A History of the County of Lancaster: Volume 7. Originally published by Victoria County History, London, 1912.
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Hordorn, 1332. Nuton, 1332.
Staininghe, Dom. Bk.; Steyininges, 1292; Staynyng, 1297; Steyninge, 1302.
This township is bounded on the south and east by the brook running from Marton Mere to join the Wyre. The surface is in general low and level, but there are elevated portions rising to 50 ft. above sea level in the centre, south and east. On the central one stands the hamlet of Hardhorn; to the south-west is Newton and to the south Staining; while near the south-eastern boundary is Todderstaffe Hall. The area is 2,651 (fn. 1) acres and the population in 1901 numbered 597.
A road leads north-west through Staining and Newton and then north to Poulton, with branches west to Blackpool and north and east to Hardhorn and Singleton. The Preston and Wyre railway runs near the eastern boundary, with a station at Todderstaffe called Singleton.
Agriculture is the only industry, chiefly as dairy farms. The soil is variable, with subsoil clay.
The township is governed by a parish council.
Richard Davie or Davies of Newton raised a company for the Parliament's service in the Civil War, but was killed with most of his men at the capture of Bolton in 1644. (fn. 2)
In 1066 STAINING, assessed as six plough-lands, was part of Earl Tostig's lordship of Preston. (fn. 3) Afterwards it was held by the Constable of Chester, for about 1134 William Fitz Nigel, lord of Halton, granted three plough-lands in Staining to his newly-founded priory of Runcorn, while his son William recovered them when he transferred the house to Norton, but granted two-thirds of the demesne tithes to the canons. (fn. 4) His successor, John de Lacy, 1211–40 gave the whole in free alms to Stanlaw Abbey. (fn. 5) Later the monks were said to hold it by the service of half a knight's fee and a castle-ward rent of 5s. (fn. 6) The grange of Staining seems to have been the abbey's manor-house for all their estates in the Fylde.
In 1348 the monks obtained a charter for a market on Thursdays at their vill of Hardhorn and a fair on the eve, day and morrow of St. Denis (8–10 October); in the following year by another charter the weekly market was assigned to Monday. (fn. 7)
The manor remained in possession of the monks till the confiscation of the Whalley estates after the rebellion of the north in 1537, and was sold by the Crown to Thomas Holt, (fn. 8) who sold to George Singleton. (fn. 9) The family had probably been tenants under the abbey for some time, (fn. 10) and they continued in possession until the beginning of the 18th century. George Singleton, the purchaser of Staining, died in 1551 holding the manor with messuages, lands, &c., of the king by the third part of a knight's fee. (fn. 11) His successor was his son William, of full age, who died in or about 1556 holding the 'manor or grange' of Staining as before and leaving a numerous family, the heir being a son Thomas, seven years old. (fn. 12) Thomas died in 1563, still a minor, and a younger brother, John, succeeded. (fn. 13) He died in 1589 holding the manors of Staining and Carleton. He left two daughters (fn. 14); but the manors went to a brother George, who died in 1598, and was followed by his son Thomas, aged six. (fn. 15) The religious history of the family is not known. Thomas was no doubt a Protestant, for he was a justice of the peace, (fn. 16) but his son Thomas was a Roman Catholic (fn. 17); he raised a troop for Charles I at the outbreak of the Civil War (fn. 18) and was killed at the battle of Newbury in 1643. (fn. 19) His children were very young, as appears by the pedigree recorded in 1664. (fn. 20); four of them succeeded—John, Thomas, George and Anne. (fn. 21) The last-named died in 1719, and Staining went to John Mayfield, son of her sister Mary. The history then becomes obscure. (fn. 22) The manor in 1810 was purchased by Edward Birley, by whose daughter it passed to her husband, William Henry Hornby of Blackburn. (fn. 23) He was succeeded by his son Sir William Henry Hornby, bart.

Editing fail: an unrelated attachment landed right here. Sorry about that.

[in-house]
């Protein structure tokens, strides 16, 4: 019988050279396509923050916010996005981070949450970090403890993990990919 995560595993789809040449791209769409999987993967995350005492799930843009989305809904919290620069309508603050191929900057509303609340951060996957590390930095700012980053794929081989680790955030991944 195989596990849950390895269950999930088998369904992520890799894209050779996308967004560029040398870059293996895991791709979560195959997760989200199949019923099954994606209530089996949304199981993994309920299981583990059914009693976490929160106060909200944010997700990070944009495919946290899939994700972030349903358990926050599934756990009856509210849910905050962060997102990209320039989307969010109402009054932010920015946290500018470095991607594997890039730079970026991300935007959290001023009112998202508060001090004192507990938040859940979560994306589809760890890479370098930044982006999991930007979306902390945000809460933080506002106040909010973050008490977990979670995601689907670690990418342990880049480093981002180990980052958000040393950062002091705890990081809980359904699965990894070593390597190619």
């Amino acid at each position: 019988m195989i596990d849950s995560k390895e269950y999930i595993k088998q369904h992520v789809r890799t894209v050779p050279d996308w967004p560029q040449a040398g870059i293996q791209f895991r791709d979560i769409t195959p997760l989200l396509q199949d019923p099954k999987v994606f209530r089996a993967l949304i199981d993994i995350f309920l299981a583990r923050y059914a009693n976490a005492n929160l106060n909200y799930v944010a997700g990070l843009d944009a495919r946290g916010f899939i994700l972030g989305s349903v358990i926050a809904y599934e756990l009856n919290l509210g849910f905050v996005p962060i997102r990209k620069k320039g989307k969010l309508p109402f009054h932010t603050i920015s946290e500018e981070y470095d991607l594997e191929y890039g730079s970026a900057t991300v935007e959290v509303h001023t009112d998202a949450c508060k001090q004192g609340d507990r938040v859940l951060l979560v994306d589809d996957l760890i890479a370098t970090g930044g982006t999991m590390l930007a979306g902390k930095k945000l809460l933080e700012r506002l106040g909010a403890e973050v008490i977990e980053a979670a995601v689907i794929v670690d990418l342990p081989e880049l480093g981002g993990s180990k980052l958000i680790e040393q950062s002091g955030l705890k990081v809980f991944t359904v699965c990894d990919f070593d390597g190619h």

Thornber states that the hall had its 'boggart,' the wandering ghost of a Scotchman murdered near a tree which has since recorded the deed by perfuming the ground near it with the odour of thyme. (fn. 24)
TODDERSTAFFE (fn. 25) was another estate of importance in former times, (fn. 26) but of Hardhorn and Newton, which give a name to the township, (fn. 27) practically nothing can be stated, though from the former was derived a surname varying between Hardern and Hordern.
The Abbot of Stanlaw obtained leave to have an oratory at the manor of Staining, (fn. 28) but this does not seem to have led to a permanent chapel.
A barn in Hardhorn was in 1689 licensed as a meeting-place for Presbyterians. (fn. 29)